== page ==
Mitogen-activated protein kinase kinase (MEK) is a dual-specificity protein kinase that is located primarily in the cellular cytosol, both prior to and upon mitogenic stimulation. The existence of a nuclear export signal in the N-terminal domain of MEK [Fukuda, M., Gotoh, I., Gotoh, Y. and Nishida, E. (1996) J. Biol. Chem. 271, 20024-20028] suggests that there are circumstances under which MEK enters the nucleus and must be exported. Using mutants of MEK, we show that the deletion of the nuclear export signal sequence from constitutively active MEK caused constitutive localization of MEK in the nucleus of COS7 and HEK-293T cells. However, when the same region was deleted from a catalytically inactive MEK, cytoplasmic localization was observed in resting cells, which turned nuclear upon stimulation. Confocal microscopy of COS7 cells expressing the above mutants showed localization of the active MEK in the nuclear envelope and also in the cell periphery. The differences in cellular localization between the wild-type and mutant MEKs are not due to severe changes in specificity because the recombinant, constitutively active MEK that lacked its N-terminal region exhibited the same substrate specificity as the wild-type MEK, both in vitro and in intact cells. Taken together, our results indicate that upon mitogenic stimulation, MEK, like extracellular signal responsive kinase and p90(RSK), is massively translocated to the nucleus. Rapid export from the nucleus, which is mediated by the nuclear export signal, is probably the cause for the cytoplasmic distribution observed with wild-type MEK.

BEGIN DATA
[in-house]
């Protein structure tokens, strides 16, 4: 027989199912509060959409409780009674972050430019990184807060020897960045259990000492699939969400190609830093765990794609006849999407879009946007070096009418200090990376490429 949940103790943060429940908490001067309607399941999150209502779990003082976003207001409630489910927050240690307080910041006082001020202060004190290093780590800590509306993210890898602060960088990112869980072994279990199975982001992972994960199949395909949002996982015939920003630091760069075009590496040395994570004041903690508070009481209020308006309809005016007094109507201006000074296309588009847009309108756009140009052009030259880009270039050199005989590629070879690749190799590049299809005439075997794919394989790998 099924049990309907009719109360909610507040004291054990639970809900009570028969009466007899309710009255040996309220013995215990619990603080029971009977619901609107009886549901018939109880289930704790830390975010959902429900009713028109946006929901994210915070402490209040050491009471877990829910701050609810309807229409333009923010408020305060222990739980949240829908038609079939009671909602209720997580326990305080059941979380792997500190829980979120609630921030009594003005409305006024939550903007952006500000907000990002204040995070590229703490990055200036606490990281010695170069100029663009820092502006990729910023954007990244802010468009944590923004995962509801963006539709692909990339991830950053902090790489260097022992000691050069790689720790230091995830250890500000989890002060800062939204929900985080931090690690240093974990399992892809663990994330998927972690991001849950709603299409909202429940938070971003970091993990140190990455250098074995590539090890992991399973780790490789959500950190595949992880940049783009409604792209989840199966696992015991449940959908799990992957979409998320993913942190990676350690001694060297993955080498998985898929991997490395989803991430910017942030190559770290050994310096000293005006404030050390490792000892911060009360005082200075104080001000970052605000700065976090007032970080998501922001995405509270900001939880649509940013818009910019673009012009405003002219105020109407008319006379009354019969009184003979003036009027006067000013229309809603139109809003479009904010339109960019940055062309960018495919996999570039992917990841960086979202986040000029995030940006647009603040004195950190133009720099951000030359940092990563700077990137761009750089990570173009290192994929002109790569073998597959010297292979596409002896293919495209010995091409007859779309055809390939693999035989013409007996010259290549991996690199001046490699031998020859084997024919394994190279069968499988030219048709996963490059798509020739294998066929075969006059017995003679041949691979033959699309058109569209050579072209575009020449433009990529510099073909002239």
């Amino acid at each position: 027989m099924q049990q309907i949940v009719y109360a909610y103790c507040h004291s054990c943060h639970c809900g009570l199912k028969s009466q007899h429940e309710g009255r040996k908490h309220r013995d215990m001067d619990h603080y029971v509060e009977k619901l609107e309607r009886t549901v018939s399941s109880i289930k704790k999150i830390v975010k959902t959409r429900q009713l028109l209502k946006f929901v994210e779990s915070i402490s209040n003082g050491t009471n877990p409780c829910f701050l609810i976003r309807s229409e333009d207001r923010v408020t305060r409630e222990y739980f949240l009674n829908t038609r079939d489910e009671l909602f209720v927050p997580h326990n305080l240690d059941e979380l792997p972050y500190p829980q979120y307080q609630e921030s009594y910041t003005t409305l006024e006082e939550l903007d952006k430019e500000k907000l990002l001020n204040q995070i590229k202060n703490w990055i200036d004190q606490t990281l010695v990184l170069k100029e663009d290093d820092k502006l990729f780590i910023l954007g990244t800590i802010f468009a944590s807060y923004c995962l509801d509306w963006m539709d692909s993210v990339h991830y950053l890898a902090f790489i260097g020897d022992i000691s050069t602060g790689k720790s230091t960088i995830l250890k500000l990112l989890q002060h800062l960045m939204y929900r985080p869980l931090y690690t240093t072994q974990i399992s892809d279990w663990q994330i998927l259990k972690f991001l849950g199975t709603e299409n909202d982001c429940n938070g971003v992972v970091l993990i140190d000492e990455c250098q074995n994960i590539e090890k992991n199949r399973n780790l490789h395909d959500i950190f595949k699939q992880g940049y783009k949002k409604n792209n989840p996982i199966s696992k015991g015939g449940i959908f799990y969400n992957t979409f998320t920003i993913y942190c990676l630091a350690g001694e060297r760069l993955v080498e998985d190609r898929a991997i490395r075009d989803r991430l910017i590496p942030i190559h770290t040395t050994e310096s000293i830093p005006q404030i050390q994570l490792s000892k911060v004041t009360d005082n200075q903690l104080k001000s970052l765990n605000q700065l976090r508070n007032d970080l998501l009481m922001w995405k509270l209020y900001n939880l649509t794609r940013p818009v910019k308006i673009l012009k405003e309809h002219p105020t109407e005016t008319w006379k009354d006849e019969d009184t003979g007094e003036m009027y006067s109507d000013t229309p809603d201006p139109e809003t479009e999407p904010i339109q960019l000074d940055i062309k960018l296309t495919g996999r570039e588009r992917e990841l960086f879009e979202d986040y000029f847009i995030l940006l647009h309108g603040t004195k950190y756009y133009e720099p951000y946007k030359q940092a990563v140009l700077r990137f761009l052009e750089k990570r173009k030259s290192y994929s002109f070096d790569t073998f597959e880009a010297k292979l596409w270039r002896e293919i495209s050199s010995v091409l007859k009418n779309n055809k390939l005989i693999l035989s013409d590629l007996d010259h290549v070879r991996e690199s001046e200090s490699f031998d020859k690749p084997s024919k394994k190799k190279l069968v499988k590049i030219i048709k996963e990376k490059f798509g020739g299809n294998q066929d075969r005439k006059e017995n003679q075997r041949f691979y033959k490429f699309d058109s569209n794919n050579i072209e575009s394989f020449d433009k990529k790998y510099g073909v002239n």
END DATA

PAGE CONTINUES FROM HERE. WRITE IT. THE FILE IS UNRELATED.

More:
|Original language||English (US)|
|Number of pages||6|
|Journal||Proceedings of the National Academy of Sciences of the United States of America|
|State||Published - Apr 15 1997|
- signal transduction
- substrate specificity
ASJC Scopus subject areas